At the end of my critique of the BDS blacklist website Canary Mission, I asked “what is next?” Within hours, Yaman Salahi, a lawyer at Asian Americans Advancing Justice, responded with a detailed account of the various ways in which right-wing groups have used legal mechanisms and debates over funding to limit the Israel/Palestine debate on campus. Though many of these efforts are well-known — for example, the work of the Amcha Initiative — I was exposed to yet another layer of ways in which certain donors and groups hope to influence the bounds of acceptable opinion among young Jews. These efforts include censoring and hounding professors critical of Israel, lavish trips to Israel for academics, and of course, “BDS on BDS.”
One claim circulated by these groups is that campuses no longer provide “safe spaces” for pro-Zionist students. Let’s leave aside for a moment the fact that the idea of a safe space — a zone free of certain types of “oppression” — has itself been heavily criticized recently for providing too indulgent a comfort for students. Do Zionist students really lack a safe space?
As noted by the New York Times, many pro-Israel actors consider college campuses to be “unsafe” for Jews as a direct result of the activism of pro-Palestinian students advocating for Boycott, Divestment, and Sanctions. This claim has also been made by groups like Safe Hillel who seek to keep college Jewish spaces free of certain critical groups and non-Zionist public speakers. Last year, this initiative’s goal was described like this: “The goal is to make sure that Hillel remains a place on campus where students can speak freely about pro-Israel views, without having to defend against anti-Zionism.”
In short, safety for Jews is conflated with safety for certain Jews: those who are pro-Israel. Criticism of Israel’s actions — though only rarely actually committed in an anti-Semitic manner — is conflated with hatred of Jews, terror, and suspicion. Needless to say, the thousands of Jewish students opposed to Israel’s policies are forgotten. And for those of us, including myself, who have been the victim of violent or verbal anti-Semitism in the past, the conflation of political critique with our own trauma is truly galling.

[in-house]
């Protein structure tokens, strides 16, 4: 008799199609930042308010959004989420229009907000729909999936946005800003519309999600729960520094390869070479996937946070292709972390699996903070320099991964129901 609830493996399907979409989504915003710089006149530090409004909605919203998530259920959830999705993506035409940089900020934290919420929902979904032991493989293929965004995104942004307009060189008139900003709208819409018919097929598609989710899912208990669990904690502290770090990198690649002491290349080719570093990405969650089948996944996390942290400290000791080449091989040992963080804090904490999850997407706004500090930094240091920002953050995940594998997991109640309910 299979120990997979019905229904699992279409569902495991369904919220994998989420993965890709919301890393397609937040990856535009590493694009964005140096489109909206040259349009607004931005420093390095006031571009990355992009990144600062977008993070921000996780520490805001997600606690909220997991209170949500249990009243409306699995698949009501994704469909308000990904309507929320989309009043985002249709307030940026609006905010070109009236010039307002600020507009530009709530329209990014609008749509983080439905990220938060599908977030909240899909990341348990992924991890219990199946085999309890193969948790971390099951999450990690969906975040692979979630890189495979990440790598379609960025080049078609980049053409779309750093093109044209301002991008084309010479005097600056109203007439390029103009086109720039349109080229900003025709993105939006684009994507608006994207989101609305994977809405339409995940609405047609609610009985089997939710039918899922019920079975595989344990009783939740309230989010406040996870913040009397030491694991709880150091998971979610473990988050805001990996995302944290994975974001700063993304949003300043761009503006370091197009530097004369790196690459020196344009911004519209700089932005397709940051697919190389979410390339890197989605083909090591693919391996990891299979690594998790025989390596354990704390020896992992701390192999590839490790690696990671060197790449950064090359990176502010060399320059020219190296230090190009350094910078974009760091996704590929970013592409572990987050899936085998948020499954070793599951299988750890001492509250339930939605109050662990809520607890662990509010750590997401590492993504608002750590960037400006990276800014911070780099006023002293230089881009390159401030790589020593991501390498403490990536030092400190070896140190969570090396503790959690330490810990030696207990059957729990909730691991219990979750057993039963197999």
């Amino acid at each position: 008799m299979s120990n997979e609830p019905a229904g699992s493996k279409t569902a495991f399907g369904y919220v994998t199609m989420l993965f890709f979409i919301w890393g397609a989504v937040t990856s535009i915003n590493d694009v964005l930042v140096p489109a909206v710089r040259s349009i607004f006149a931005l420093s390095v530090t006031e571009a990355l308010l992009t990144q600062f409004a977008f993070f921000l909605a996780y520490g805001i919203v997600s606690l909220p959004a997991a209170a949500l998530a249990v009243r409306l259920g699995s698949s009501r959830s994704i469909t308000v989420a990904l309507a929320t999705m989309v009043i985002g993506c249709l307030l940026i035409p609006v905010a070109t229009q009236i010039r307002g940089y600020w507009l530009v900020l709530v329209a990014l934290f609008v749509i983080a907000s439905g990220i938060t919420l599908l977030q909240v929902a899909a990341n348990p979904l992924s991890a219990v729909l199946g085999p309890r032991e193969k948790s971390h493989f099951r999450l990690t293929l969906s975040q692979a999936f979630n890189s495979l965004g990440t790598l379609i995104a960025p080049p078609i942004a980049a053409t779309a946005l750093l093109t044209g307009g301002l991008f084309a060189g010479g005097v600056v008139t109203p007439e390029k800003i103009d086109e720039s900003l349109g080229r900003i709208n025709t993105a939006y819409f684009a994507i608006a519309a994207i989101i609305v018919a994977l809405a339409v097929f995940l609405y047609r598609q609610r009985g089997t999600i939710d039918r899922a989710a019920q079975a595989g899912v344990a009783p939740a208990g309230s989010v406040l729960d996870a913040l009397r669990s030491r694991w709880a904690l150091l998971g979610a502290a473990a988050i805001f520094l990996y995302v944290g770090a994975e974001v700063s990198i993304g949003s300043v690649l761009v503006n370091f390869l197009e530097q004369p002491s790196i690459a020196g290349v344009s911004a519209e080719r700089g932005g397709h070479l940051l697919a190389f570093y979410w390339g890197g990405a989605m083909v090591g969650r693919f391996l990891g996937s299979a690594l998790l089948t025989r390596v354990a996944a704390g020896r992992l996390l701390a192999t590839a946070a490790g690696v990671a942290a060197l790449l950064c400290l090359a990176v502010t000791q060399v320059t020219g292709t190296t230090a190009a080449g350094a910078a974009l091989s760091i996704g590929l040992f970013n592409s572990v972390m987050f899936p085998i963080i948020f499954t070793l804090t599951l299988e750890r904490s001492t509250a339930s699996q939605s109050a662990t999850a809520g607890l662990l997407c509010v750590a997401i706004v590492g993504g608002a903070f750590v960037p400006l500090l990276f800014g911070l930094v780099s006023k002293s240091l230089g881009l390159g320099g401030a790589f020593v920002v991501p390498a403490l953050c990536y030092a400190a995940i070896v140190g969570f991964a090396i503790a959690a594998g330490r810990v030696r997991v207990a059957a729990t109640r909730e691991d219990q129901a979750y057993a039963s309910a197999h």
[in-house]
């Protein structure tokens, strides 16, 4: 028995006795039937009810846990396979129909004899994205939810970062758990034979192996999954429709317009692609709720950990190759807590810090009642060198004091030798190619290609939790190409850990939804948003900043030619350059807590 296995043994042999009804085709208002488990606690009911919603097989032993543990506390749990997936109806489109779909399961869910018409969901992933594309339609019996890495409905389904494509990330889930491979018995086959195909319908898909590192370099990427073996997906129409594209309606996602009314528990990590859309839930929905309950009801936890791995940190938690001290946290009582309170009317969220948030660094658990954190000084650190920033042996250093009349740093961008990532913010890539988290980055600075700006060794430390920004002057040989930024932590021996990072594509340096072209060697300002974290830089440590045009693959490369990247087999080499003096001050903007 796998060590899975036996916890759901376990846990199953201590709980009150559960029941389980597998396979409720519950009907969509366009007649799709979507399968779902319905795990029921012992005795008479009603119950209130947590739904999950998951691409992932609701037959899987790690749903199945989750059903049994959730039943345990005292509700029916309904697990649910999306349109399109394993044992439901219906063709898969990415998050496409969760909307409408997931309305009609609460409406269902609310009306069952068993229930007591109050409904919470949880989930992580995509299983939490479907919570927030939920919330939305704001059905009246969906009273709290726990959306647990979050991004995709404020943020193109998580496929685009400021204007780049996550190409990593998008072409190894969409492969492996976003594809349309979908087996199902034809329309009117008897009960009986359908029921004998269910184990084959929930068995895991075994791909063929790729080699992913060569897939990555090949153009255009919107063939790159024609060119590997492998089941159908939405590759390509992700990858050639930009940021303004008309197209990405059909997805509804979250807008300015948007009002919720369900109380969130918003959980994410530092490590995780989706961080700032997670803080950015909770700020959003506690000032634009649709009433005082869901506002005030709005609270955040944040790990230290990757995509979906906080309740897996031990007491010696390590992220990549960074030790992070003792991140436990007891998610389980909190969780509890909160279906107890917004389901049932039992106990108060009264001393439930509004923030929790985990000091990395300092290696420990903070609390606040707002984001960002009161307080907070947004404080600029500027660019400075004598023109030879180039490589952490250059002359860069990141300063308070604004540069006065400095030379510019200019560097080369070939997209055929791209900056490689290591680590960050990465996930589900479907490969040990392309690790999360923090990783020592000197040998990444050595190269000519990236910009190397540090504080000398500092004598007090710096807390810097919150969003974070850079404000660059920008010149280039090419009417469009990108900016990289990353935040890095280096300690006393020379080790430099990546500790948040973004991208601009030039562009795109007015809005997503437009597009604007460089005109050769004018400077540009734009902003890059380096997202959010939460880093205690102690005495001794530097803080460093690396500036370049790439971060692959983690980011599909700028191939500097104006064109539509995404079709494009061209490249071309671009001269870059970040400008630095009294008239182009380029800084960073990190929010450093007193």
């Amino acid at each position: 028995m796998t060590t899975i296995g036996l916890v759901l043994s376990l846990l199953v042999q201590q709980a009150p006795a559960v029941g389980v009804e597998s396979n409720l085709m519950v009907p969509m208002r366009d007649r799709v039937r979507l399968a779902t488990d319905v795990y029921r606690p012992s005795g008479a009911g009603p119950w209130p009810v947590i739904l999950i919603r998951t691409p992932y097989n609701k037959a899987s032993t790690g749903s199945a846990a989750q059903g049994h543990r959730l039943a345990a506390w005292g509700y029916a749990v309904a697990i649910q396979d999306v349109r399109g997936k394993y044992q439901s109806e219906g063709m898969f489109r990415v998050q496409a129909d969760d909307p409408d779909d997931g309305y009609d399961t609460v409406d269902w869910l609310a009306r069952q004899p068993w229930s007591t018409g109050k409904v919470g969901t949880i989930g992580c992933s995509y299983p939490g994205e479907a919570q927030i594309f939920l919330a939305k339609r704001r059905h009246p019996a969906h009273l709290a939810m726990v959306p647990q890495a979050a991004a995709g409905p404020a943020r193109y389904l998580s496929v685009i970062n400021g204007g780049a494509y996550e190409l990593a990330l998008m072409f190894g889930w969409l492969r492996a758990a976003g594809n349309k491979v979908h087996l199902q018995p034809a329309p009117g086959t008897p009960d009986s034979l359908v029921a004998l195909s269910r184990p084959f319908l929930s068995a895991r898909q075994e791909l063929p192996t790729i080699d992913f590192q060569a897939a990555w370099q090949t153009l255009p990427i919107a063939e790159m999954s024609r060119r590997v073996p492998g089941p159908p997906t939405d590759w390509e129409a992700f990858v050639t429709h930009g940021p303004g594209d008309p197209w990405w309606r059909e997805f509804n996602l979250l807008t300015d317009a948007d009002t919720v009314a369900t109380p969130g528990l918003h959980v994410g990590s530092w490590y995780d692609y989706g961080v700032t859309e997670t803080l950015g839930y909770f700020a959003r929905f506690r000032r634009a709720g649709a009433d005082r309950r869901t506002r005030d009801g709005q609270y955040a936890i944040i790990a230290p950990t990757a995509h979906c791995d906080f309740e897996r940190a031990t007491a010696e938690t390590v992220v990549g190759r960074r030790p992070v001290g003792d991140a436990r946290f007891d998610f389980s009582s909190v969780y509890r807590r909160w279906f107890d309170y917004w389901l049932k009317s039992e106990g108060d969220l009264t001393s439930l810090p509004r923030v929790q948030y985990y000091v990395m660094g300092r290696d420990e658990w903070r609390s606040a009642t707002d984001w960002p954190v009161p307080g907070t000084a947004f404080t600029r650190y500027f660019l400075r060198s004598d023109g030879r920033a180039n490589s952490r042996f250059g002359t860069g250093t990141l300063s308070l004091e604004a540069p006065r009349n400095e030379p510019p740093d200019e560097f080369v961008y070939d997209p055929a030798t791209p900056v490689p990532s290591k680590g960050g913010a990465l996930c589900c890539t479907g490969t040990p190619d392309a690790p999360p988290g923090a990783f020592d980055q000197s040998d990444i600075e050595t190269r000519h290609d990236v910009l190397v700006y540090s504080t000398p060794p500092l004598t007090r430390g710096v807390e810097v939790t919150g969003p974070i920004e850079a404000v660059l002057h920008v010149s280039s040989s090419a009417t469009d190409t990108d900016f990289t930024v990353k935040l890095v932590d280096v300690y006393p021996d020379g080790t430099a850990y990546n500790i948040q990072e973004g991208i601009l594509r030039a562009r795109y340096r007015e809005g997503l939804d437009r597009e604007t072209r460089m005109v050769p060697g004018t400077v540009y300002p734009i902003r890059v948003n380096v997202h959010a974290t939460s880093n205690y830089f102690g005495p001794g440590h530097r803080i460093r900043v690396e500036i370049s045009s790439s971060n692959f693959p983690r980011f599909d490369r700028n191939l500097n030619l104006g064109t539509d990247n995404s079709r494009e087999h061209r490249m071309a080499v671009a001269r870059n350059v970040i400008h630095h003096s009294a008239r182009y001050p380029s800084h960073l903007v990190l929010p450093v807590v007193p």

Zionist students do not need “safe spaces.” Zionist students do not need and absolutely should not have Jewish spaces converted into protected zones for “loving Israel.” In any case, Zionist students do not need to be protected from a horde of evil BDS zombies. If anything, this mentality only creates a clannish, closed, unrealistic environment that does not engage students with anything remotely resembling the real world, or the challenges of the Israel/Palestine conflict.
If anything, the entire mainstream Jewish community is already a “safe space” for Zionist students. Many consider even J Street out of line — and never mind Jewish Voice for Peace. Funding for programming comes from right-wing donors that let you “discover Israel’s salad trail (on stolen Bedouin land)”; Birthright provides thousands of free and uncritical trips to Israel each year. Hillel International’s partnership standards — though now being pushed by some Hillels — prevent certain critical voices from being heard within college Jewish spaces.
If anything, the students who are silenced are the ones who are critical of Israel — be they post-Zionists like myself, BDS advocates, former volunteers for the New Israel Fund, or even those who don’t care. And for all those who have started college chapters of Jewish Voice for Peace and demonstrated with If Not Now, many more silently sit in Hillels across North America. That’s the real silencing.
The arc of the Jewish community and discourse is changing. More Jews are asking “what is the Israeli state doing in my name? What is the cost of uncritically supporting Israel?” No longer are non-Zionists out of the communal mainstream, and the real world has a much tougher take on Israel than “hot men at the Dead Sea” and “Start-Up Nation.” Creating protected spaces for Zionist students does no good, and only creates unrealistic expectations and a hothouse for extremism. Just as some have warned before, the “safe space” is now part of the repertoire of those who seek to stymie change — and if we want a free, open, and self-critical Jewish community, we should not provide them for the politically favored.